Texas Almanac and State Industrial Guide for 1904 Page: 87
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THE TEXAS ALMANAC. 87
on credit, so far as moisture is concerned. It will not grow without moisture,
but will wait for it. If a severe dry spell comes it doesn t die. It simply takes
a vacation. The leaves curl up, parched, apparently dead. It will remain
in this condition sometimes for weeks, but when rain falls upon it the leaves
open out, turn green and the plant goes on to maturity. --Kaffir corn is
becoming quite popular in other sections of the State. During the present
season quite a lot of it is growing in northern and central Texas.
THE COMING OF ALFALFA.
By J. F.- BOWLES, Sherman:
Alfalfa! A word almost a stranger in Texas less than a decade ago, its
very mention now brings to the thoughts of every man materially interested
in the future of Texas gratification because of the wonderful progress in
diversified farming, of which there is no more unswerving witness than this
great forage crop. The very first of all the crops to carpet the generous
soil with verdure in spring, it outlives them all, and is the very last to dis-
continue growth in the latest autumn.
Of course, Omnipotence could devise a better plant-one that would yield
greater wealth to the hand that sows and harvests it-but Omnipotence has
never done so. Much has been heard in late years through the press, from
the speaker's stand and from the mouths of practical planters about alfalfa,
and the more the people have heard and seen of it, the more interested have
they become. In the great productive river belt of Texas alfalfa is a fad;
but, reproducing itself so often-from three to four crops each year, each
crop equal to a fair annual return from other crops upon ordinary land-it
has not required such an immense acreage, and has not, thanks to the idea
of diversification again, encroached too heavily upon lands that ought to be
devoted to the ra.sing of the other staple anid necessary crops. The calamity
howler has found in alfalfa a tough proposition. The lifting of the stones
piled in the pyramids does not suggest more forcibly a hidden genii than does
the exemplified power of alfalfa in the lifting of mortgages. Nor has it been
kinder to man in adding to his bank account and the chance to live com-
fortably than it has been to the live stock--the fattest, sleekest, healthiest
horses, mules and cattle in Texas are those nearest alfalfa.
New in its role of prosperity making in Texas, alfalfa is in truth and
fact as old as the story of mankind. Those who know its history best say
that when "the evening and the morning were the third day," and God said
"Let the earth bring forth grass, the herb yielding seed * * * after his
kind and it was so," that alfalfa sprang up in the valleys and on the moun-
tainside to greet the rising of the sun. It is told in Holy Writ that Abraham
was rich in cattle and silver. Agrostologists tell the world that in the valleys
where Abraham pastured those wonderful herds alfalfa has grown as God's
gift in abundance so long that the mem )ry of man runs not to the contrary.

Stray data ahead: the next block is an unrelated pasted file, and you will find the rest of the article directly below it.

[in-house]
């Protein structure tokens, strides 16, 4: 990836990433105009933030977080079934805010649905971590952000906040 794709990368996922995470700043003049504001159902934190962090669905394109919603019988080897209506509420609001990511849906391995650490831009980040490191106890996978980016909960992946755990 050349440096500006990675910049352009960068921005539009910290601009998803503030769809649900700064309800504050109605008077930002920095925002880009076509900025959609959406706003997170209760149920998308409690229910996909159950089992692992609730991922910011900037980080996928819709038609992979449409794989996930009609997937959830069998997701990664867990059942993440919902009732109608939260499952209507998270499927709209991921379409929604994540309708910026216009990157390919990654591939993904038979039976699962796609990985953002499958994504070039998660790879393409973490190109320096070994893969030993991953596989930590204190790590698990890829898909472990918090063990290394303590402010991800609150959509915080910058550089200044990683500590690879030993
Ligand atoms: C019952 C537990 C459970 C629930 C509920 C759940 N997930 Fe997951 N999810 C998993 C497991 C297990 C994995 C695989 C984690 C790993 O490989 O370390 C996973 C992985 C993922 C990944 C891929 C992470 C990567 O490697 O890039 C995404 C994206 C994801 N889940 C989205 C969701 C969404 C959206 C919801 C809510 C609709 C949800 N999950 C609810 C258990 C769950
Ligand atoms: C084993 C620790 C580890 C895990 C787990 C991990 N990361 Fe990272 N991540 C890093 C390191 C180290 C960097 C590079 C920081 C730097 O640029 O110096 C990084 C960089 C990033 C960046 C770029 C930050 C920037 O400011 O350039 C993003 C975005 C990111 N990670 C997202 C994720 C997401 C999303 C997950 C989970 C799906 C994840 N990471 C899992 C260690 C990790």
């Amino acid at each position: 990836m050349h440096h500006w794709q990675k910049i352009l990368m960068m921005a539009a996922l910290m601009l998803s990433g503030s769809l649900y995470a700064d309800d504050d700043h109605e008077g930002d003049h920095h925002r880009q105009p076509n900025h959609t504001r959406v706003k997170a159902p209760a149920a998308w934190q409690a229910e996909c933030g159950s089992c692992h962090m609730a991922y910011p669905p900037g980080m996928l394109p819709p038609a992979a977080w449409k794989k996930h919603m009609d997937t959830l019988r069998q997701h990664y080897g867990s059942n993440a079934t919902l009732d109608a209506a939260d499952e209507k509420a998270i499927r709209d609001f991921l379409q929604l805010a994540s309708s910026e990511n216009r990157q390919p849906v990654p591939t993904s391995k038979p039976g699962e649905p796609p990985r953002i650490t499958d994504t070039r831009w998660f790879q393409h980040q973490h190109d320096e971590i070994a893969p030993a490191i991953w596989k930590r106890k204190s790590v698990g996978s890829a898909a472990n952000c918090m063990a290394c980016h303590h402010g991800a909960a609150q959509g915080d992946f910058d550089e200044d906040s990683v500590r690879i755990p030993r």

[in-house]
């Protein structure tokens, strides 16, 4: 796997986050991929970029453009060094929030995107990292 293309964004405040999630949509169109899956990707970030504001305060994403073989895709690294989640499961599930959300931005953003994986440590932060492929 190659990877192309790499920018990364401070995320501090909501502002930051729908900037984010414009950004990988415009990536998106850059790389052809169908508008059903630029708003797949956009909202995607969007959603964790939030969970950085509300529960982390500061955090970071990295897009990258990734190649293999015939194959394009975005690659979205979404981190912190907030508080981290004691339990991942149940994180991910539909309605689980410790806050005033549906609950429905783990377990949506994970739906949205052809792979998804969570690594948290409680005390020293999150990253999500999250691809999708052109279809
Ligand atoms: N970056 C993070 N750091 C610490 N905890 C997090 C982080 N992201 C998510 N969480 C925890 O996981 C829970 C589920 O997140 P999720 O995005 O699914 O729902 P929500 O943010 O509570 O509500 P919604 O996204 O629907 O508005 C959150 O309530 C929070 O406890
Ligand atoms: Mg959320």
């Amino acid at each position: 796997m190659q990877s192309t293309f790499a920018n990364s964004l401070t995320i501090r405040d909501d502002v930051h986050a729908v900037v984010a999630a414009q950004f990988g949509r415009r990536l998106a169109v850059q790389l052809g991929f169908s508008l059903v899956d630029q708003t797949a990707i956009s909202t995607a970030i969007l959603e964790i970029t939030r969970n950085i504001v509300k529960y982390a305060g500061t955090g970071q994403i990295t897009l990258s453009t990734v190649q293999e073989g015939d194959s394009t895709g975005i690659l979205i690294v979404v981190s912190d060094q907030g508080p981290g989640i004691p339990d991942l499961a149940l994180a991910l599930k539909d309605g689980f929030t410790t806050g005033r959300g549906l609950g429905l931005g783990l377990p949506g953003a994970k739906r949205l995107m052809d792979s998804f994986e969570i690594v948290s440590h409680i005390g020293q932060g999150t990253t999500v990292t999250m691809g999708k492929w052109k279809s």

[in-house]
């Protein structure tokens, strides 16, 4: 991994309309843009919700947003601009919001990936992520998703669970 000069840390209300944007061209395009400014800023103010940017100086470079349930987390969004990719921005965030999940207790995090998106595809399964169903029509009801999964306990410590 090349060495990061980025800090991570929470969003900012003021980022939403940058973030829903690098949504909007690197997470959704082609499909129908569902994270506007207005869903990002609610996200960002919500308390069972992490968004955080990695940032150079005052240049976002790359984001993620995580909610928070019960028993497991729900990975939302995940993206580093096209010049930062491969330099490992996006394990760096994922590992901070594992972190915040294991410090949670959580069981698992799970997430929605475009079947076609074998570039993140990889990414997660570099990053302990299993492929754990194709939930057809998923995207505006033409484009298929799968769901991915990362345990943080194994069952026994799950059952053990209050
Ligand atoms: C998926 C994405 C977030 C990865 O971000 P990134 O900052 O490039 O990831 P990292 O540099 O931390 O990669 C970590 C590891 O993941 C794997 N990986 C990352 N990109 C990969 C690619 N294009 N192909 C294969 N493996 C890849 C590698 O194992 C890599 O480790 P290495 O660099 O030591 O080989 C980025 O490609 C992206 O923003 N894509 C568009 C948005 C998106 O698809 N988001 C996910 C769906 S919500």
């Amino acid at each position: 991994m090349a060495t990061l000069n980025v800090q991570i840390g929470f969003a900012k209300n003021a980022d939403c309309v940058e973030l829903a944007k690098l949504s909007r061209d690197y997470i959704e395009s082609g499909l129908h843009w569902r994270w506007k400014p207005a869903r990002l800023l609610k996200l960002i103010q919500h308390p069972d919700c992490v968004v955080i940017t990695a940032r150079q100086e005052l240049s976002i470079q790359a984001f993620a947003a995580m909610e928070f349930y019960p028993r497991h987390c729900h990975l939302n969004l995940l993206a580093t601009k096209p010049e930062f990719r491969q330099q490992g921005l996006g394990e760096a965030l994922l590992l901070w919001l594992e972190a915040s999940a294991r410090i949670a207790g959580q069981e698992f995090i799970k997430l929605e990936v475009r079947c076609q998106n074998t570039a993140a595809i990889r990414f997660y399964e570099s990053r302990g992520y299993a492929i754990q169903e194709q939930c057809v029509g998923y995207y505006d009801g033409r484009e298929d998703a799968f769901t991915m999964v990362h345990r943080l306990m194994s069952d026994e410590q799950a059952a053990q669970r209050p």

Not exceeding ten years ago the cultivation of alfalfa in Texas began to
take a firm hold upon the judgment of < onservative, thinking farmers, grown
weary under the tithes' gathering yoke of King -Cotton. Steadily since then
has the interest increased and the benefits accrued with compounding in-
Alfalfa is, indeed, a wonderful plant. When one is told that a single
root found in a meadow devoted just a few years to alfalfa was more than
a foot in diameter, and that 325 stalks grew from its single crown, and that
this root had delved 129 feet into theyearth to reach perennial water, a doubt
is liable to creep into the mind; yet it is just as true as the wonderful fact
that under the genial smiles of a climate adapted to it, as is that of Texas,
alfalfa produces each year four bountiful harvests. All over Texas. in Indian
Territory, Kansas and Arizona, all doubts to the contrary notwithstanding,
alfalfa is sending its roots deep into Mother Earth to be watered by unfailing
lakes; and thus it comes about that the king of the forage fields defies
drouth and burning suns, and waves cool and green, while other crops about
it wither and literally burn to death athirst for rain.
Not only for cattle, horses and sheep is alfalfa a blessing, but a pig
which has spent all its eight months in an alfalfa meadow, taken up and
given ten days' topping with corn, weighed 250 pounds, and this was but an
average case. Truthful men say tbev have beaten the record by the same
procedure, and that an acre of alfalfa will sustain from 20 to 25 such pork-
ers, making $300 an acre ner annum It would seem fabulous were it not
supported by facts-and alfalfa. Agricultural reports show that this wonder-
ful plant is quite democratic, requiring no protection against heat or cold,
for it flourishes in the wintry blasts of Manitoba and the tropic heat of
Central and South America just as luxuriantly as it does in our own tem-
perate zone. Compared with the interest manifested in it ten years ago, the
hold the culture of alfalfa now has upon the planters and practical farmers
of Texas shows a growth of popularity unequalled by any other crop.
While alfalfa has been known always. its presence upon the western
hemisphere can be traced back to the Spanish invasion and conquest of
Mexico, in which country it was made an useful crop even in that early day.
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Texas Almanac and State Industrial Guide for 1904, book, May 1904; (texashistory.unt.edu/ark:/67531/metapth123779/m1/99/: accessed August 17, 2017), University of North Texas Libraries, The Portal to Texas History, texashistory.unt.edu; crediting Texas State Historical Association.